6 Warning Signs of Diabetic Heart Disease

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Diabetes can affect the heart in three main ways: coronary artery disease, diabetic cardiomyopathy, and autonomic neuropathy of the heart.

The probability of developing diabetic heart disease among diabetes patients is exceptionally high. According to statistics, the likelihood of coronary artery disease is significantly higher in individuals with diabetes compared to those without it. About 70% of coronary artery disease patients also have diabetes or are in a prediabetic state. Furthermore, 70% of type 2 diabetes patients eventually succumb to cardiovascular diseases. It can be said that diabetes and heart disease are accomplices in crime.

In addition to its high incidence and mortality rate, diabetic heart disease is also easily overlooked and misdiagnosed. Unlike typical coronary artery disease patients who experience angina when there is myocardial ischemia or hypoxia, diabetic heart disease patients may not exhibit angina symptoms even during severe myocardial ischemia or hypoxia. This is because diabetic patients often have dulled or even lost sensation in their nerves, making them less sensitive to pain. As a result, they may experience critical conditions such as acute myocardial infarction without any sensation, leading to potential misdiagnosis or underdiagnosis.

Here are six warning signs to watch out for:

1. Declining hearing

The intricate network of blood vessels and nerves in the inner ear can be damaged by prolonged high blood sugar levels, leading to a decline in hearing ability or even hearing loss.

2. Abdominal discomfort

Diabetes can affect gastrointestinal motility, resulting in symptoms such as bloating, constipation, or diarrhea. These symptoms may also be related to autonomic neuropathy of the gastrointestinal tract. However, they could also be early warning signs of diabetic heart disease, so individuals with diabetes should remain vigilant.

3Numbness and cold extremities

Symmetrical pain or numbness in the hands and feet, a sensation of walking on cotton, or persistently cold limbs, even with socks on, may indicate peripheral neuropathy associated with diabetes.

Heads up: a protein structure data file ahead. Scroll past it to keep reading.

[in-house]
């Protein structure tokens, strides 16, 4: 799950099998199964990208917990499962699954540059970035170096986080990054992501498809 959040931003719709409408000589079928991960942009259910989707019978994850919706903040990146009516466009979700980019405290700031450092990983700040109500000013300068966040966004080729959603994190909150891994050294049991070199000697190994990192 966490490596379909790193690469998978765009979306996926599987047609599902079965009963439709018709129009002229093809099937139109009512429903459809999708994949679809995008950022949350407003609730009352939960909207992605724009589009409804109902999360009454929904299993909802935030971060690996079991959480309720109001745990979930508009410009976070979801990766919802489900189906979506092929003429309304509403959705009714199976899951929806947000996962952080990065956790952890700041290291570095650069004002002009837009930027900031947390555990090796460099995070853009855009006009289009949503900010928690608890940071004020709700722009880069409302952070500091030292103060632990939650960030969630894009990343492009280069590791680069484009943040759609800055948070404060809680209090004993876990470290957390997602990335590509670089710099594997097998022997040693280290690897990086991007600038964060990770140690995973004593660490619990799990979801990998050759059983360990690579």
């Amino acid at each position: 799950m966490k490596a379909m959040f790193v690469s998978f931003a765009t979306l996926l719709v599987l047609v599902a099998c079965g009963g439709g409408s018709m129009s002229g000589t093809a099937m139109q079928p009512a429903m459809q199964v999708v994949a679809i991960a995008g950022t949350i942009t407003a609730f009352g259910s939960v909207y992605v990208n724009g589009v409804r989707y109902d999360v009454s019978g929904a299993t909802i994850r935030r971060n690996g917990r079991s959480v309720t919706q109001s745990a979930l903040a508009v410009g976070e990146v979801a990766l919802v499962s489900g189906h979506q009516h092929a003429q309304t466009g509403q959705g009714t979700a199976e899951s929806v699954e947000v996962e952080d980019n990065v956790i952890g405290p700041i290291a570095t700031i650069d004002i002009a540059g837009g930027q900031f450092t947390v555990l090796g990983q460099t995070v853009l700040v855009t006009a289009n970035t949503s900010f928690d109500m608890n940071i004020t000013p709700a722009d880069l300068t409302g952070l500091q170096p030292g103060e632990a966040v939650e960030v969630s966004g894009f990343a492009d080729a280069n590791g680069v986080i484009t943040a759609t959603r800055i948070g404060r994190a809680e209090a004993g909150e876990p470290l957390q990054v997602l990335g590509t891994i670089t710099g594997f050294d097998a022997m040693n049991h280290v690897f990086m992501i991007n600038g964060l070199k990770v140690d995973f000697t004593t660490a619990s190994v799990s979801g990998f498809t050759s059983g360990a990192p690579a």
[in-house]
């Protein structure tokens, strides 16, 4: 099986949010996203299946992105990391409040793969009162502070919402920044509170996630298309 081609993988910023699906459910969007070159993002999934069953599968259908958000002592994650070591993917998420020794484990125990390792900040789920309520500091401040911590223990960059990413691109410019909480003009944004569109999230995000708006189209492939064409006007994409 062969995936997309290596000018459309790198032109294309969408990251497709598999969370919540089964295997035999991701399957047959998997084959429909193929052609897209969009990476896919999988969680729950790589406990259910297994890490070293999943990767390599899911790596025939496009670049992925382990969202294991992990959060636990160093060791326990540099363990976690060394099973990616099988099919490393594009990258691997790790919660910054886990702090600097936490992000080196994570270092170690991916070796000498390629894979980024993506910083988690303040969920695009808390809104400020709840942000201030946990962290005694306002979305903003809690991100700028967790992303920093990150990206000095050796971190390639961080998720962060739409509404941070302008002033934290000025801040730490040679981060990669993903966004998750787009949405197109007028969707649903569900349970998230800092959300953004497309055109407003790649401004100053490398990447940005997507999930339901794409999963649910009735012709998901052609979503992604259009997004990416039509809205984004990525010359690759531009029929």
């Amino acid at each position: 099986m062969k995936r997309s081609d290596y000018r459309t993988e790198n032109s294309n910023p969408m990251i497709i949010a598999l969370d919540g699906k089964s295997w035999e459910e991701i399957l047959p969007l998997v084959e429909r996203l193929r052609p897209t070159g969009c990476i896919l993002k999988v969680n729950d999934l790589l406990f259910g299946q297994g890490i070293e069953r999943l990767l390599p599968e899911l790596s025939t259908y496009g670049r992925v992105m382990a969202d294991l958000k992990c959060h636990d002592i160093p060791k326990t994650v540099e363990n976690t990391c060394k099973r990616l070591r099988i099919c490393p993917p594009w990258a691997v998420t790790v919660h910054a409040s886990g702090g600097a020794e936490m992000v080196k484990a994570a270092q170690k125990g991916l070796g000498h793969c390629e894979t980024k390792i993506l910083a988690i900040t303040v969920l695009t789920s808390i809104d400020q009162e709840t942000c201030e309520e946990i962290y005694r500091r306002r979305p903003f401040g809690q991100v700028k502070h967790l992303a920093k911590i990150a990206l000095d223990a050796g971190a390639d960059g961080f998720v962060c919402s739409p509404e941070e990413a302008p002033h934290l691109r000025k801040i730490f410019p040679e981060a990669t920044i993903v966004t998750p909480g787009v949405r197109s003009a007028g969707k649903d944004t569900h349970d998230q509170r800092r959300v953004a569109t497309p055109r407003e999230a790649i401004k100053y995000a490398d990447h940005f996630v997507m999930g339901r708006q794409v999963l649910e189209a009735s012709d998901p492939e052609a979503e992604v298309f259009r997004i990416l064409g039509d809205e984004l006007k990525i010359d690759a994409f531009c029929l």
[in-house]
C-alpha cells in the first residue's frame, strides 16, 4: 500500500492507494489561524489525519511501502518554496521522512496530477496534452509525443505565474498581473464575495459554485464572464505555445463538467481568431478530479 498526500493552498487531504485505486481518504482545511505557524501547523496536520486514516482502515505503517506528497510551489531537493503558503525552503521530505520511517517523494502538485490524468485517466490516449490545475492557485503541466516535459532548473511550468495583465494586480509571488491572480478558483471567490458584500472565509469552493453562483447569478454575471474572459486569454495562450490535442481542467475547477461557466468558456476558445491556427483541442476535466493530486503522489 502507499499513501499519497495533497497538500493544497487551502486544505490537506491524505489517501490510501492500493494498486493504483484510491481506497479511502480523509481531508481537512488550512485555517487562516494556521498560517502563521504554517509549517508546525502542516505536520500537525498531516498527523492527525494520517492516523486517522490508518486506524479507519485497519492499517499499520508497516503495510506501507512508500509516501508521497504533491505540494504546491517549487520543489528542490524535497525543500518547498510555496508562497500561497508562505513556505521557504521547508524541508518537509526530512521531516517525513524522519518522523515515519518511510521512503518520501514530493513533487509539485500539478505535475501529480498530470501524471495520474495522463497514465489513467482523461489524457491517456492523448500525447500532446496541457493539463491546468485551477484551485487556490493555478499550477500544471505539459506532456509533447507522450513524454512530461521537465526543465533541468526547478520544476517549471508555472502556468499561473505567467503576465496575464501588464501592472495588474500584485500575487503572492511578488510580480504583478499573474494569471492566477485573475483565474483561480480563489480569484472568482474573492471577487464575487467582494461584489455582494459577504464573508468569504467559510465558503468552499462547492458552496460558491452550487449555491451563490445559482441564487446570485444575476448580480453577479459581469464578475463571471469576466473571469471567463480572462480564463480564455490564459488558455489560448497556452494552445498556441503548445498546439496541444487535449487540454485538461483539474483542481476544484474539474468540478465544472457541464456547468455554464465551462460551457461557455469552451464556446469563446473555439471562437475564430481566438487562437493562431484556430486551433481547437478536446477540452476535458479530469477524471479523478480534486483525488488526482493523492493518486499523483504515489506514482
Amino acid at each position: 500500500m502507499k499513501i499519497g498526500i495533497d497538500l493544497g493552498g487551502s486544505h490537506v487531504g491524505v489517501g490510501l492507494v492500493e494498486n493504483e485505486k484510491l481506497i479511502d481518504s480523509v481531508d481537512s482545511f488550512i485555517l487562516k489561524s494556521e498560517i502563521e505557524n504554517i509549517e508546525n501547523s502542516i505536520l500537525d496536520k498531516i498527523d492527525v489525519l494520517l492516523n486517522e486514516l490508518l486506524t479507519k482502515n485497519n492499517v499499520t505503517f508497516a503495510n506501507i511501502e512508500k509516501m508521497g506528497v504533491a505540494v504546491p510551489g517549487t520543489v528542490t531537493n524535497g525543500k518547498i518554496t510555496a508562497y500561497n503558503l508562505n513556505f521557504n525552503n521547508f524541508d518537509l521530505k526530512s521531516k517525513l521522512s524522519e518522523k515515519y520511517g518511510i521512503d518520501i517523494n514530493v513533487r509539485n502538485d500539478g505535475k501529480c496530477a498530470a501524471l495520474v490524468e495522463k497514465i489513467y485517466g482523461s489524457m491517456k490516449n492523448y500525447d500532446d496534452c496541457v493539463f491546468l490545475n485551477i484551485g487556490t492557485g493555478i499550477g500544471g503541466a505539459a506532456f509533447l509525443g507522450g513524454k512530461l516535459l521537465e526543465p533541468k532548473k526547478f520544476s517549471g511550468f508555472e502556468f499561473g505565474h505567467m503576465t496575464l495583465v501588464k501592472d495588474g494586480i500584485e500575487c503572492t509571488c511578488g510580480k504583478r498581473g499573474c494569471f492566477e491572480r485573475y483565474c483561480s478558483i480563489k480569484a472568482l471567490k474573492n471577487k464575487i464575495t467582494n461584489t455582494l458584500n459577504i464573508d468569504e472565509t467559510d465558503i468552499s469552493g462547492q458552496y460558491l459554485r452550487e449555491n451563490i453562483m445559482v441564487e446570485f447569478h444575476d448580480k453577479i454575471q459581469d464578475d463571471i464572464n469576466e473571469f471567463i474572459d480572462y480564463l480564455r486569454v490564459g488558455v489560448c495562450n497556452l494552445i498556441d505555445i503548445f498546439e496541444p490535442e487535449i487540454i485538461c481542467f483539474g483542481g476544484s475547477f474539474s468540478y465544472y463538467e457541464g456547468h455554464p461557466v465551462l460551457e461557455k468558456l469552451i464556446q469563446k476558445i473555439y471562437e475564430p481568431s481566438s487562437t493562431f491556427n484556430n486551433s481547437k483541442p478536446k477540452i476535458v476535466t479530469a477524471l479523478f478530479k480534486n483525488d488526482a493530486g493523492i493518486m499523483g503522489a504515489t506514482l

4. Abnormal sweating

Dysfunction of the autonomic nervous system in diabetes can lead to abnormal sweating patterns. This may present as excessive sweating, reduced sweating, or uneven sweating on different parts of the body.

5. Lack of heart rate variability with position changes or exercise

Typically, heart rate should increase by about 10 beats per minute when transitioning from lying down to sitting or after exercise. However, individuals with diabetes may not experience this expected change in heart rate, which could signal damage to the heart's blood vessels and nerves. In advanced stages, symptoms may include a resting heart rate exceeding 100 beats per minute and orthostatic hypotension, leading to palpitations, dizziness, weakness, visual disturbances, or fainting.

6. No significant changes in heart sounds during auscultation

During a physical examination, physicians often listen to the heart sounds. Normally, the sounds should be rhythmic ("lub-dub-lub-dub"). If they sound irregular ("da-dum-da-dum"), it could indicate potential damage to the heart's blood vessels and nerves.


These six warning signs may indicate the presence or impending onset of diabetic heart disease. Preventing diabetic heart disease requires comprehensive management of blood sugar, blood pressure, lipid levels, weight, and antiplatelet therapy. Preferably, medications that not only lower blood sugar but also offer cardiovascular protection, such as metformin, GLP-1 receptor agonists, and SGLT-2 inhibitors, should be prioritized.

In addition to medication management, lifestyle modifications such as a low-fat, low-salt, low-sugar, and low-alcohol diet, regular aerobic exercise, active weight management, and smoking cessation are essential for controlling the progression of diabetic heart disease.

Final thoughts

In conclusion, the relationship between diabetes and heart disease is undeniably significant, with diabetic heart disease presenting a formidable threat to individuals with diabetes. The six warning signs outlined provide crucial indicators of potential diabetic heart disease onset or presence, emphasizing the importance of heightened vigilance among diabetes patients and healthcare providers.

Author: Sarah Y

Note: All information on Sinocare blog articles is for educational purposes only. For specific medical advice, diagnoses, and treatment, consult your doctor.

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